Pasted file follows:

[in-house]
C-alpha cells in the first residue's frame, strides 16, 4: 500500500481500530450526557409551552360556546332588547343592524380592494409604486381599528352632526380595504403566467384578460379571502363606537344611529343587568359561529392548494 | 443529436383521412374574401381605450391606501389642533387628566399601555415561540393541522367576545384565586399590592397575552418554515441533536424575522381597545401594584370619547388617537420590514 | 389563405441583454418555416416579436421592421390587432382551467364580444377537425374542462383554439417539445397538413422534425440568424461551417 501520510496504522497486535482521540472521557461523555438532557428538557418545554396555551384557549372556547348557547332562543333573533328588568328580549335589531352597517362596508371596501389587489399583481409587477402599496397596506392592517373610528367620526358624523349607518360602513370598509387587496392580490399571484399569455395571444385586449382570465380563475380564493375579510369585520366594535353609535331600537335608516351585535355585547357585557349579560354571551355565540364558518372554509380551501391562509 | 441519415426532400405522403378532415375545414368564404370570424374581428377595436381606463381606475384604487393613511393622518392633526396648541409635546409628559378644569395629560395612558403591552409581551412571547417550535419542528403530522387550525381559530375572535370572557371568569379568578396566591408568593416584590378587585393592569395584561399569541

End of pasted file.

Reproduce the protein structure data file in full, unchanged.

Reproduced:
[in-house]
C-alpha cells in the first residue's frame, strides 16, 4: 500500500481500530450526557409551552360556546332588547343592524380592494409604486381599528352632526380595504403566467384578460379571502363606537344611529343587568359561529392548494 | 443529436383521412374574401381605450391606501389642533387628566399601555415561540393541522367576545384565586399590592397575552418554515441533536424575522381597545401594584370619547388617537420590514 | 389563405441583454418555416416579436421592421390587432382551467364580444377537425374542462383554439417539445397538413422534425440568424461551417 501520510496504522497486535482521540472521557461523555438532557428538557418545554396555551384557549372556547348557547332562543333573533328588568328580549335589531352597517362596508371596501389587489399583481409587477402599496397596506392592517373610528367620526358624523349607518360602513370598509387587496392580490399571484399569455395571444385586449382570465380563475380564493375579510369585520366594535353609535331600537335608516351585535355585547357585557349579560354571551355565540364558518372554509380551501391562509 | 441519415426532400405522403378532415375545414368564404370570424374581428377595436381606463381606475384604487393613511393622518392633526396648541409635546409628559378644569395629560395612558403591552409581551412571547417550535419542528403530522387550525381559530375572535370572557371568569379568578396566591408568593416584590378587585393592569395584561399569541